Taking part in relays, recounting stories from his past, posing for pictures, and making up cheers, U.S. Olympic swimmer Cullen Jones seemed to be having just as good a time as the members of MIT's Amphibious Achievement program at MIT’s Zesiger Center Pool on Saturday.
As the winner of the USA Swimming Foundation’s “A Picture Is Worth a Thousand Words” photography contest, Amphibious Achievement, a dual athletic and academic mentorship program for inner-city students in Greater Boston, received a visit from the two-time Olympic gold medalist who held a two-hour workshop with the high school students at before challenging them to a relay race in the pool. This contest was part of the foundation’s Make a Splash Tour.
The Make a Splash campaign, launched in 2007 by the USA Swimming Foundation, is a water safety initiative that is raising funds to provide every child in the U.S. with swim lessons. The foundation also partners with different groups to educate the public about drowning.
Jones decided to become involved with the USA Swimming Foundation after learning that the second leading cause of accidental death in children under 14 in the U.S. is drowning. “People don’t know that because it’s not in everyone’s faces every day,” Jones says. “After I won my first gold medal, a friend of mine showed me drowning statistics, and I knew that this was something I wanted to be a part of. I knew right then that I could give back to a sport that had given me so much.” Jones has partnered with the Make a Splash campaign since 2008.
Before getting in the water with the Achievers, Jones met with the students to talk about his journey to Olympic gold. “A lot of it was my own story, the goods and the bads, everything,” Jones says. “The pitfalls are the things that people need to understand. It’s not all about the gold medals. There have been moments I have struggled. I grew up in the inner city and never believed I would become an Olympian.”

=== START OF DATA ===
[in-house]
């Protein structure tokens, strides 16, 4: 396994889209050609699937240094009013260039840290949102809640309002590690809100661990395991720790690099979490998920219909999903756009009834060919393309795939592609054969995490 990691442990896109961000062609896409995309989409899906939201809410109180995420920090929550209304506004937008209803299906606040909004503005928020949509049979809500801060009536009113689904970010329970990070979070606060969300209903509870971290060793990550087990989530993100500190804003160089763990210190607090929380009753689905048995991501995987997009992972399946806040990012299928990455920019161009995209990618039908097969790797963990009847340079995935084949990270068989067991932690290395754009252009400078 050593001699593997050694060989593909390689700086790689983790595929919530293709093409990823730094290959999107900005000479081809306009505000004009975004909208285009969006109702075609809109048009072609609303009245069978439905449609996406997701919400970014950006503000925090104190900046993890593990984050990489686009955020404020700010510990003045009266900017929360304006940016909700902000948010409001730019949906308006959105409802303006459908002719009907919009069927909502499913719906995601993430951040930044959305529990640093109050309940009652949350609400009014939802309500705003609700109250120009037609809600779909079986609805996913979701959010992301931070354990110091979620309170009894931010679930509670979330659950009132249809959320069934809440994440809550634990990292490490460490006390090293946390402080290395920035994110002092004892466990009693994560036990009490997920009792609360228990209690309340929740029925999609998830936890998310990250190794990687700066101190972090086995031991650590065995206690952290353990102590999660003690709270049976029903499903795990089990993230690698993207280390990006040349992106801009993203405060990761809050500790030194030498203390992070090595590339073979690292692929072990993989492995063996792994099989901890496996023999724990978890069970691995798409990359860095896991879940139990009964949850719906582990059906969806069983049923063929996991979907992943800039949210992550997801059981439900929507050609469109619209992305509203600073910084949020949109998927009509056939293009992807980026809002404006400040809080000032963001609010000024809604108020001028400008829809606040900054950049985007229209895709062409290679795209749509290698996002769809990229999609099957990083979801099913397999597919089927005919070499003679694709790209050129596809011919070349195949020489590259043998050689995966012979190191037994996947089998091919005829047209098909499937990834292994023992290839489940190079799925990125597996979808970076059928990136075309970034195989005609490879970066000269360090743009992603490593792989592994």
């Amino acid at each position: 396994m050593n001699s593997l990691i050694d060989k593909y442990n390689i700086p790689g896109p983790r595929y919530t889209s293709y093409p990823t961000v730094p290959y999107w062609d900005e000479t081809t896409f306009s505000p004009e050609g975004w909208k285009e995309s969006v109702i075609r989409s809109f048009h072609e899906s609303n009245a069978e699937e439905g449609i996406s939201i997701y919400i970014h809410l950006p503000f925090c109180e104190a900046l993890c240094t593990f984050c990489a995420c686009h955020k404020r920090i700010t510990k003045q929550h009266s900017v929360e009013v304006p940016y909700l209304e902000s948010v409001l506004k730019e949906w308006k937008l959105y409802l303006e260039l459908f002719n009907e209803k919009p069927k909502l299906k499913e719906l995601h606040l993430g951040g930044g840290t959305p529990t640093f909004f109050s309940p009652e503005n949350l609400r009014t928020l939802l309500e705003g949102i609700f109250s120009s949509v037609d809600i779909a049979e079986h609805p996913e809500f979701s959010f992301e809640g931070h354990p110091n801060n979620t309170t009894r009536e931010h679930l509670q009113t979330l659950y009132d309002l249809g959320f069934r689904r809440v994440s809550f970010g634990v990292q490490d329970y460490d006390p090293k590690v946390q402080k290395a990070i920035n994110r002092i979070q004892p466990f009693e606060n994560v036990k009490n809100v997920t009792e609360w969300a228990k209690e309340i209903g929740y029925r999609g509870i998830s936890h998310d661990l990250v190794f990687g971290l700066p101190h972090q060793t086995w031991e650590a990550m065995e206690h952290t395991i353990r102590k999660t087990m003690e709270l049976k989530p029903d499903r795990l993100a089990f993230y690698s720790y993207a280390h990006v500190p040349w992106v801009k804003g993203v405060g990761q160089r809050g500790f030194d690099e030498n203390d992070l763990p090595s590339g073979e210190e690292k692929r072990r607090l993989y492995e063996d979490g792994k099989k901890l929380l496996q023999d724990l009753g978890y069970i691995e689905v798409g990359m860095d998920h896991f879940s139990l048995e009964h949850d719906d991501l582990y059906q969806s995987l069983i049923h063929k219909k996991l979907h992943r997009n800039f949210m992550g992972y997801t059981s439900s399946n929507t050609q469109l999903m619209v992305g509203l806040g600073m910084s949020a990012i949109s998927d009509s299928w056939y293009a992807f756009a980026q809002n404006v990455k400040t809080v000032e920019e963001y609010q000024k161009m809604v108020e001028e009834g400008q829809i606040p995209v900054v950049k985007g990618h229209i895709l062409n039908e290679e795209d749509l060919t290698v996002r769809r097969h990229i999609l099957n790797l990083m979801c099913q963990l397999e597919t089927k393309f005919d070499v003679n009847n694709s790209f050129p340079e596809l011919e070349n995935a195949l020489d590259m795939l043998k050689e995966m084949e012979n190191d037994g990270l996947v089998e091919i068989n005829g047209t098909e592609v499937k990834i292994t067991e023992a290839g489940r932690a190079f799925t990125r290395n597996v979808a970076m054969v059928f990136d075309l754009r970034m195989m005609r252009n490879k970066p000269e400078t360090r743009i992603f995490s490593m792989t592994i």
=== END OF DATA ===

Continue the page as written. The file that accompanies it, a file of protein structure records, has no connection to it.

Jones also discussed the importance of having dreams and goals with the Achievers. “Swimming has taught me about goal-setting,” Jones says. “It has taught me that nothing comes easy. Every day that I go to practice, I know that I am training to take seconds off my time. I train for hours, weeks, months, just to drop a tenth of a second. It’s frustrating, but at the same time, I love it.”
Amphibious Achievement was launched in 2011 by MIT student-athletes Noam Angrist ’13 and Ron Rosenberg ’13. The program, which focuses on promoting “success in and out of the water,” has tripled in size since it began just two years ago. With 40 MIT mentors and 55 Achievers, the group meets every Sunday to work on swimming and rowing techniques, math fundamentals, and critical reading. Students in their junior and senior years receive help with college applications and essays.
Since becoming the face of the Make a Splash initiative, Jones has traveled all over the country to meet with groups similar to Amphibious Achievement. “Traveling to meet new kids is an amazing, amazing privilege. Just to see so many different children from all different walks of life, some good, some absolutely awful, is what makes it worth it. Some kids don’t have suits and goggles, and the scariest thing isn’t that they don’t have them — it’s that they don’t even know they need them. It’s cool to be able to shine a light on such a problem and expose these children to something they never even thought possible.”